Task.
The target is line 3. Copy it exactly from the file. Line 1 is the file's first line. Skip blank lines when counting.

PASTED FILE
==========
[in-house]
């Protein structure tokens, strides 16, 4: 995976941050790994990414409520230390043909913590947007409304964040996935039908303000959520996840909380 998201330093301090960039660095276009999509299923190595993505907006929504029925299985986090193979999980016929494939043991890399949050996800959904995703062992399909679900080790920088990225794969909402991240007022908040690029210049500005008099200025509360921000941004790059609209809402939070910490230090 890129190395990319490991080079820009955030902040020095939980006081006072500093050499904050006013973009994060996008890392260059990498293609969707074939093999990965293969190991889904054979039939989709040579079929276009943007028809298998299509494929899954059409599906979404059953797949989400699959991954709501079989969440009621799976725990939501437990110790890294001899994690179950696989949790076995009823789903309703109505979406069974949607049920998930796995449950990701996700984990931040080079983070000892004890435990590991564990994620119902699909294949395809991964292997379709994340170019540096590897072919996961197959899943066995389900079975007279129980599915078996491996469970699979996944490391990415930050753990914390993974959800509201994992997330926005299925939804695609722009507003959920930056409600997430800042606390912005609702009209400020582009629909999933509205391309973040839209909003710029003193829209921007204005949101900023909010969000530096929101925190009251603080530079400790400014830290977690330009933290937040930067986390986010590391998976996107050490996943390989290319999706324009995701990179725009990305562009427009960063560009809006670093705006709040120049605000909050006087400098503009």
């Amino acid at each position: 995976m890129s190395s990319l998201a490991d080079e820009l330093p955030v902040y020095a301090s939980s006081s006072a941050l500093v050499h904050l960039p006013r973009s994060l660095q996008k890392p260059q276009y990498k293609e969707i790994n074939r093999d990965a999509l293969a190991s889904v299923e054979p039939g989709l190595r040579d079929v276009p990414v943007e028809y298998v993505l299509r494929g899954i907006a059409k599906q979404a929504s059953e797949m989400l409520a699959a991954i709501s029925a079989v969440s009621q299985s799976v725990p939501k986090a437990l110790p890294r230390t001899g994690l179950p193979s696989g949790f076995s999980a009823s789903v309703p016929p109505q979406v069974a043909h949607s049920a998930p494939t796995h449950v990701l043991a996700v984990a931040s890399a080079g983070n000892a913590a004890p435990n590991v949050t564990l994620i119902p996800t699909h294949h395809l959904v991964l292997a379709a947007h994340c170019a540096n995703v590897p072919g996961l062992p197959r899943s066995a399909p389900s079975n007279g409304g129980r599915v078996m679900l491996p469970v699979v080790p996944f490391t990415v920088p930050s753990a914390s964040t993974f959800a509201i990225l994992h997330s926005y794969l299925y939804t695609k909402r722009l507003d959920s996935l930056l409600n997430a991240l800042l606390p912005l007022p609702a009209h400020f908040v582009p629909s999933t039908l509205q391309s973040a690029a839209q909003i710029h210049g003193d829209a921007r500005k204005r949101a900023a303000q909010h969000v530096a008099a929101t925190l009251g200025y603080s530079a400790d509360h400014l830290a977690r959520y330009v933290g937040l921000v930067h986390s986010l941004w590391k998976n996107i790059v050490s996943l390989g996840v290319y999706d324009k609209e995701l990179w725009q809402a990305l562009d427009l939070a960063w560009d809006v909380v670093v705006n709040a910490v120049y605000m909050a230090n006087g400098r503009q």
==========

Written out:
């Amino acid at each position: 995976m890129s190395s990319l998201a490991d080079e820009l330093p955030v902040y020095a301090s939980s006081s006072a941050l500093v050499h904050l960039p006013r973009s994060l660095q996008k890392p260059q276009y990498k293609e969707i790994n074939r093999d990965a999509l293969a190991s889904v299923e054979p039939g989709l190595r040579d079929v276009p990414v943007e028809y298998v993505l299509r494929g899954i907006a059409k599906q979404a929504s059953e797949m989400l409520a699959a991954i709501s029925a079989v969440s009621q299985s799976v725990p939501k986090a437990l110790p890294r230390t001899g994690l179950p193979s696989g949790f076995s999980a009823s789903v309703p016929p109505q979406v069974a043909h949607s049920a998930p494939t796995h449950v990701l043991a996700v984990a931040s890399a080079g983070n000892a913590a004890p435990n590991v949050t564990l994620i119902p996800t699909h294949h395809l959904v991964l292997a379709a947007h994340c170019a540096n995703v590897p072919g996961l062992p197959r899943s066995a399909p389900s079975n007279g409304g129980r599915v078996m679900l491996p469970v699979v080790p996944f490391t990415v920088p930050s753990a914390s964040t993974f959800a509201i990225l994992h997330s926005y794969l299925y939804t695609k909402r722009l507003d959920s996935l930056l409600n997430a991240l800042l606390p912005l007022p609702a009209h400020f908040v582009p629909s999933t039908l509205q391309s973040a690029a839209q909003i710029h210049g003193d829209a921007r500005k204005r949101a900023a303000q909010h969000v530096a008099a929101t925190l009251g200025y603080s530079a400790d509360h400014l830290a977690r959520y330009v933290g937040l921000v930067h986390s986010l941004w590391k998976n996107i790059v050490s996943l390989g996840v290319y999706d324009k609209e995701l990179w725009q809402a990305l562009d427009l939070a960063w560009d809006v909380v670093v705006n709040a910490v120049y605000m909050a230090n006087g400098r503009q």